• Later Apple II models included MouseText, a set of graphical glyphs used for making a TUI.
  • The Corvus Concept computer of 1982 used a function key-based text interface on a full-page pivoting display.
  • Another kind of TUI was the primary interface of the Oberon operating system as released in 1988
    Screenshot of the desktop of an Oberon System showing an image and several text viewers
    . In contrast to the so far mentioned uses of text user interfaces, the Oberon system did not use a console or terminal based mode but required a large bit-mapped display on which text was used as primary target for mouse clicks. Commands of the form Module.Procedure parameters ~ were activated by a middle-mouse click on Module.Procedure. Any text displayed on the screen could be edited and every command displayed in a text, which complied to the required syntax, could be clicked and executed. Any text with a bunch of commands could be used as a so-called tool text serving as a user-configurable menu. Even the output of a previous command could be edited and used as a command. This approach is radically different from the dialogue oriented command prompt and console menus described so far. Since it did not use graphical elements, but text elements, it was termed a text user interface. For a short introduction see the 2nd paragraph on p.4 of the first published report[2] on the Oberon System.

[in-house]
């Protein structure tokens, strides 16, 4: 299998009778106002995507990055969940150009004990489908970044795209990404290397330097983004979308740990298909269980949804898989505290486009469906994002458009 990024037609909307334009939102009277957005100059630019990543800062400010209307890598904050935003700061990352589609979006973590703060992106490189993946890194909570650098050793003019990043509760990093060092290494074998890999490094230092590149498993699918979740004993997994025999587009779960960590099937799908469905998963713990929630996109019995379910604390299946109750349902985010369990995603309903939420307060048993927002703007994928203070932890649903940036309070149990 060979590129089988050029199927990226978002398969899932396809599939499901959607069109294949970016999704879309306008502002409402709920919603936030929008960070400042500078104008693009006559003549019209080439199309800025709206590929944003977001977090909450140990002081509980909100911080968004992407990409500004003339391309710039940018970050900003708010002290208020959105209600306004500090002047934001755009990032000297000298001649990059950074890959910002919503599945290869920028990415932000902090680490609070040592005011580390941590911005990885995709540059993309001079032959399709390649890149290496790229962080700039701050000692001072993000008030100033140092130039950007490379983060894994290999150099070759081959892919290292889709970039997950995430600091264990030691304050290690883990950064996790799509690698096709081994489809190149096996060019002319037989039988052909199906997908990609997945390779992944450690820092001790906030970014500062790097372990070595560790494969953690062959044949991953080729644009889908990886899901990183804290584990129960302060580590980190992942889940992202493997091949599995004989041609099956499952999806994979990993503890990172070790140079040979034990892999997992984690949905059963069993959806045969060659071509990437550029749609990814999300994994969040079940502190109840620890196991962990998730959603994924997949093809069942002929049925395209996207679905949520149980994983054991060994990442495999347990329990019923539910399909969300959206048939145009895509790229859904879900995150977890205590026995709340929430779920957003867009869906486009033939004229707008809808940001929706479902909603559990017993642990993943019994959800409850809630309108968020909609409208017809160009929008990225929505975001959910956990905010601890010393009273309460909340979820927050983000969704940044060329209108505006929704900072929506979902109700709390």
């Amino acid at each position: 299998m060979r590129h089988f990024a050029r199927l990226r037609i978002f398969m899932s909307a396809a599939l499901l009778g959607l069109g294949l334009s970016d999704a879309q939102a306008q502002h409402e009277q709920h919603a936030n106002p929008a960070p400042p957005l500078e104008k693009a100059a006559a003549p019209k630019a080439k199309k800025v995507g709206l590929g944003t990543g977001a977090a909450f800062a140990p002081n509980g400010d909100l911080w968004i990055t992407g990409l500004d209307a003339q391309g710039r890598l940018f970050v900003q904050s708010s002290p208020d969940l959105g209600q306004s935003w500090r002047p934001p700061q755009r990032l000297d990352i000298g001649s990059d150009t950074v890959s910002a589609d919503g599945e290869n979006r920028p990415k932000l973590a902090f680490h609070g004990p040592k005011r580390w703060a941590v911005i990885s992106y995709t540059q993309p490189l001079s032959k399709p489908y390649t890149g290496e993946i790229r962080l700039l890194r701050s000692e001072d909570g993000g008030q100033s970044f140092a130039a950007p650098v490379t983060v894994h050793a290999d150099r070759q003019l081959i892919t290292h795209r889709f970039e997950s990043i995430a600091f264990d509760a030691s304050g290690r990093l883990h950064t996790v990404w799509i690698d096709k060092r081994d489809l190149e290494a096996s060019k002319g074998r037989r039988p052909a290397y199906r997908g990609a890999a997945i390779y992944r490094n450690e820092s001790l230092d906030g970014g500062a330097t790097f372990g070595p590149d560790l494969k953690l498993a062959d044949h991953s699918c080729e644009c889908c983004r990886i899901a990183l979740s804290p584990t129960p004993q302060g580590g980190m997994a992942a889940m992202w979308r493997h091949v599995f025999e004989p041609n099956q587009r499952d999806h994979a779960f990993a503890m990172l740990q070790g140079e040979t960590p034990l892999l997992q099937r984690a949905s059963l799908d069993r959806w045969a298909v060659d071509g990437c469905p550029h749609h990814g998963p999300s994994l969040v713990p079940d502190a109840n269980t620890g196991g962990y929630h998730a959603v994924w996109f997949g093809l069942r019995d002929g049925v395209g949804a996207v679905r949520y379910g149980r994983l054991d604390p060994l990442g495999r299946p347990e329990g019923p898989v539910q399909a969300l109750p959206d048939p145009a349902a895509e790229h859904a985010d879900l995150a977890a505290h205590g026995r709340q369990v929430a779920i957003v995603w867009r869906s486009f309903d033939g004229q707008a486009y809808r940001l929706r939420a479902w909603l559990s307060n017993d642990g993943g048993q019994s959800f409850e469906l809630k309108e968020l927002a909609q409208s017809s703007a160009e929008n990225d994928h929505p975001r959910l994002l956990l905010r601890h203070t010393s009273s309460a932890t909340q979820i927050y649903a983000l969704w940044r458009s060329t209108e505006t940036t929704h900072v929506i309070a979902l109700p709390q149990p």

See alsoEdit

Examples of programming librariesEdit


  1. ^ cmd prompt full screen in Windows 7. Retrieved on 2013-06-15.
  2. ^ Niklaus Wirth & Jürg Gutknecht: (1988) The Oberon System. Report Nr. 88.